Editor at ‘The Secrets Of The Universe’, I have completed my Master’s in Physics from Punjab, India and I am currently pursuing my doctoral studies on Radio Emissions of Exoplanets in Barcelona, Spain. I love to write about a plethora of topics concerned with planetary sciences, observational astrophysics, quantum mechanics and atomic physics, along with the advancements taking place in the space industry.
Regarded as one of the most influential physicists of all times, we all know Maxwell for his fundamental contributions to the scientific community. June 13, 2021, marks the 190th birth anniversary of this mastermind. So, to celebrate his birthday, this article aims to shed light on the legend’s life and some of his groundbreaking works.
Early life, education, and love for geometry
James Clerk Maxwell was born on 13 June 1831 in Edinburgh to an upper-middle-class family. Maxwell was a child prodigy. From childhood itself, he showed a sense of extreme curiosity. Unfortunately, he lost his mother at the young age of 8 years. Maxwell was not a very bright student, according to examination results. But, his interests ranged far beyond the school syllabus. Consequently, at the age of 14, Maxwell published his first scientific paper. This paper focuses on a generalized series of oval curves that we can trace with pins and thread by analogy with an ellipse.
His love and fascination with geometry continued throughout his career. It proved helpful in his future research works as well. At the age of 16, Maxwell joined Edinburgh University. Here, he studied for 3 years and published two more scientific papers. Later, he moved to Cambridge University. There he enrolled to study mathematics and consequently became a Trinity Fellow.
Awards and positions held
At the young age of 24 years, Maxwell shared the Smith’s Prize for theoretical physics and mathematics with Edward Routh. In 1856, he received Edinburgh’s highest prize in mathematics, the Straiton Gold Medal. In the same year, the University of Aberdeen appointed him to the Chair of Natural Philosophy.
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Aged 29 in 1860, he took a professorship at King’s College, London, where he stayed till 1865. However, in 1866, he took a break from all his positions and returned to his family. During this period, he wrote his groundbreaking Treatise on Electricity and Magnetism. Maxwell became the Cavendish Professor at the University of Cambridge in 1871. He remained here until his death in 1879, aged just 48.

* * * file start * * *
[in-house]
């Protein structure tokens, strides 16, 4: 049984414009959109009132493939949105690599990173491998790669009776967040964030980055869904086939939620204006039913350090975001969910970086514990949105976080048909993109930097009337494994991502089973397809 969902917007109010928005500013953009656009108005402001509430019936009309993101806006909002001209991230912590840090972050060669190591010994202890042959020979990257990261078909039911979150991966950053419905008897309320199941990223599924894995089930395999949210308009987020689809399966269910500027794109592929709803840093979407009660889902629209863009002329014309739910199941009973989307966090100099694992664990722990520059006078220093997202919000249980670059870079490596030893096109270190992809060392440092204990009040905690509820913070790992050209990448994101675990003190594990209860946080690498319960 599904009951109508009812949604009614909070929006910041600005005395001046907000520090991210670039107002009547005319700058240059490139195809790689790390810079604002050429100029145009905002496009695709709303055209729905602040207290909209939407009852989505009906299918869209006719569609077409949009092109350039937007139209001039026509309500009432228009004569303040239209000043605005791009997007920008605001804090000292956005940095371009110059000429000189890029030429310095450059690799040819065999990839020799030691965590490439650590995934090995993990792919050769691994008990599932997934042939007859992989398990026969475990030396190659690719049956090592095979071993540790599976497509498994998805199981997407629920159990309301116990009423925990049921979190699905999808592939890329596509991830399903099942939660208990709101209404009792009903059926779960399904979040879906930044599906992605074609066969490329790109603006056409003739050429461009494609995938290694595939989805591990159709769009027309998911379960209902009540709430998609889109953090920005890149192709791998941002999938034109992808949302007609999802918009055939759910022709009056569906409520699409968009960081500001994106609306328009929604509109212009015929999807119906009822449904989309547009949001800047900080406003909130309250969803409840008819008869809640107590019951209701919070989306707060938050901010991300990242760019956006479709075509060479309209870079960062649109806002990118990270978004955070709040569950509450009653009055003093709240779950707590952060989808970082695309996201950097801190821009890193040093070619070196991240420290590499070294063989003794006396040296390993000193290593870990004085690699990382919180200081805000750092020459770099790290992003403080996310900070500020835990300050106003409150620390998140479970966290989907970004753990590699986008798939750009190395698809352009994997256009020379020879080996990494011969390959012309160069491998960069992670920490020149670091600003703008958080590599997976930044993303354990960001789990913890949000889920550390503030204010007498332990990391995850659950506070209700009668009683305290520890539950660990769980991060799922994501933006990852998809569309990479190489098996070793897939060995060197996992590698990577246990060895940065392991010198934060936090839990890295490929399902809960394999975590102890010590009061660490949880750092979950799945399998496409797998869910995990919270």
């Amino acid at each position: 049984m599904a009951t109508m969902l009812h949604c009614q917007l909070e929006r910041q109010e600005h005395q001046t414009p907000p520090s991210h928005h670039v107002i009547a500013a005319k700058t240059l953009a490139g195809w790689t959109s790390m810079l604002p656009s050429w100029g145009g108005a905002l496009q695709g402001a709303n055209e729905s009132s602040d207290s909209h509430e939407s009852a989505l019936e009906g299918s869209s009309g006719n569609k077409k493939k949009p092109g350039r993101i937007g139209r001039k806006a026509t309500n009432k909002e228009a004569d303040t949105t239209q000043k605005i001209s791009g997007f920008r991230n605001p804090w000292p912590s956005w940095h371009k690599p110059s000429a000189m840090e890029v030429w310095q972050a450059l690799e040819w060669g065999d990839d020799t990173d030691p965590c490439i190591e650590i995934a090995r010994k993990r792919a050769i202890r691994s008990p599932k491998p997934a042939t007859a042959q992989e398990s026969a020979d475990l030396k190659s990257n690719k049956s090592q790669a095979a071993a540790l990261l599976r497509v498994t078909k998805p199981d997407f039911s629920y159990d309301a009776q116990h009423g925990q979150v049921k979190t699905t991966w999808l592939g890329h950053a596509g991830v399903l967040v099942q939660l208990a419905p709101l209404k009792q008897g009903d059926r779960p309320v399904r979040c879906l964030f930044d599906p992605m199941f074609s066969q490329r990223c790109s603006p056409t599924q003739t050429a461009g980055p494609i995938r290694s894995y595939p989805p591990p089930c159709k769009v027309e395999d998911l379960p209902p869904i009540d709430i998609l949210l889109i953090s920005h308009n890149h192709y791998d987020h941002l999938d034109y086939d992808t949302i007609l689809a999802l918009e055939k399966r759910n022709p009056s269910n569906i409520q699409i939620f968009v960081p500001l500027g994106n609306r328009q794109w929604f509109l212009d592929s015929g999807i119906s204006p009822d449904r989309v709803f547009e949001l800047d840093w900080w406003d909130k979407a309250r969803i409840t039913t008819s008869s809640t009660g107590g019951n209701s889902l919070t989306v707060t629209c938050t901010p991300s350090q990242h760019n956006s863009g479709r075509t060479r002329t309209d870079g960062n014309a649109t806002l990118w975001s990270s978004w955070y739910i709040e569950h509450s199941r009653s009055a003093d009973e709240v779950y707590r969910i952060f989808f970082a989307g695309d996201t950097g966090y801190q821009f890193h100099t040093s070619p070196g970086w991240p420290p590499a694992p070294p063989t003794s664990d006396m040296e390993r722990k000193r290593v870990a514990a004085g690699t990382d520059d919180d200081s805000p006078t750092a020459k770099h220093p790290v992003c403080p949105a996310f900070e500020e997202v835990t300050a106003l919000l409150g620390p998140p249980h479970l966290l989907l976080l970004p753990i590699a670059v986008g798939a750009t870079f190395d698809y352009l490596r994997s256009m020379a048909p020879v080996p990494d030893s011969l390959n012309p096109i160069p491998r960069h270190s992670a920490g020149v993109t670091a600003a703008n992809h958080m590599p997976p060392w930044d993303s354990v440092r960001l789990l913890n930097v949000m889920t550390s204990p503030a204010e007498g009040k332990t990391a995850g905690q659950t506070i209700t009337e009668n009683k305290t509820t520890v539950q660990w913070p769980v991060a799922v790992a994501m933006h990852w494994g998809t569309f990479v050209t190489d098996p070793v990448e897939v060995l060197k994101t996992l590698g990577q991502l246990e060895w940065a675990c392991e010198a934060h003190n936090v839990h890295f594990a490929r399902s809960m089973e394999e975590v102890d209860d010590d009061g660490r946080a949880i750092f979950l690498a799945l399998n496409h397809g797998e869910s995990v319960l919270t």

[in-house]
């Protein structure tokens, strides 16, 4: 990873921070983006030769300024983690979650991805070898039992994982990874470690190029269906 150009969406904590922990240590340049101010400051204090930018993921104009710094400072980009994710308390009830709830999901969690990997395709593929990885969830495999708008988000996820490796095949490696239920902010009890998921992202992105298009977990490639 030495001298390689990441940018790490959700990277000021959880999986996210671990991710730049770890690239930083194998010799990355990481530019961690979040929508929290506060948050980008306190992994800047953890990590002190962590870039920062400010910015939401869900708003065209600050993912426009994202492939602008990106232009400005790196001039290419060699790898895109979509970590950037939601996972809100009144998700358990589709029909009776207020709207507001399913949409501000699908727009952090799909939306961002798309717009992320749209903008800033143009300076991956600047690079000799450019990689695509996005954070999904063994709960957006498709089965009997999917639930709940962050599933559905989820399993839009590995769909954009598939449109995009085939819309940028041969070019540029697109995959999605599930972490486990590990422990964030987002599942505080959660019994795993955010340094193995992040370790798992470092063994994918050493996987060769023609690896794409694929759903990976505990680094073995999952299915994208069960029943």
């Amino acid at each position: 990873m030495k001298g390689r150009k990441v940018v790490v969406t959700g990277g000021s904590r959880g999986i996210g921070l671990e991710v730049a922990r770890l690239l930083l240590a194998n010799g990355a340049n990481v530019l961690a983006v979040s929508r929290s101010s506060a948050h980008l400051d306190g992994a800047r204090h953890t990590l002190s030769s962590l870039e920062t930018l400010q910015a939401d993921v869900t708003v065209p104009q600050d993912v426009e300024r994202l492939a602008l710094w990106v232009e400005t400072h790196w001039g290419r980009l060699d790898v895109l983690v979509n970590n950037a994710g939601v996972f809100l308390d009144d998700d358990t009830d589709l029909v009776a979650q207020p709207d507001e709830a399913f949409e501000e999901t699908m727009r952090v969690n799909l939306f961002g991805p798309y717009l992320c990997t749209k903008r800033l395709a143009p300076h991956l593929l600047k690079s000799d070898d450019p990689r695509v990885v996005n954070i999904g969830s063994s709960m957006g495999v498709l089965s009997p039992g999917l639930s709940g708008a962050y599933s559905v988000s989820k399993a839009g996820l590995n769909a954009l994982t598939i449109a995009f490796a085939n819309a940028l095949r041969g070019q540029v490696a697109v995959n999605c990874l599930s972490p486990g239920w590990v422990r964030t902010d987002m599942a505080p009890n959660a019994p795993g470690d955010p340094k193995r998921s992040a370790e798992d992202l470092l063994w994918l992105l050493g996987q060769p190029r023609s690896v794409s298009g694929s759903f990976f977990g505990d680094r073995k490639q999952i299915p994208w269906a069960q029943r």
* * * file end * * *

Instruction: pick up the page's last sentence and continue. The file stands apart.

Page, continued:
During his lifetime, Maxwell made some extraordinary discoveries. Maxwell contributed significantly to the field of colored photography. He formulated a brilliant analysis of the particle composition of Saturn’s rings.
Apart from this, Maxwell also established that each molecule of air at room temperature collides 8 billion times a second with other molecules on average. Though Maxwell studied many things, he is known best for his mathematical work on electromagnetism and gases’ behavior. His treatise on electricity and magnetism is fundamental in giving new dimensions to scientific thinking.
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The four Maxwell’s equations have been termed as the “Second great unification in Physics.” He established that light is an electromagnetic wave. He brought together light, electricity, and magnetism as different demonstrations of the same phenomenon. No doubt that Maxwell’s equations are quite hard to understand on the first go.
Although they aroused controversy when they were published for the first time in 1864, they are still among the most wonderful and fundamental keys to understanding the modern-day world. Moreover, Maxwell contributed significantly to developing the Maxwell Boltzmann distribution, which is highly useful in the Kinetic Theory of Gases.
Maxwell’s discoveries also helped lay the foundations of various fields like special relativity, quantum mechanics, and electrical engineering. Hence, Maxwell is rightly credited for being one of the most influential physicists ever.
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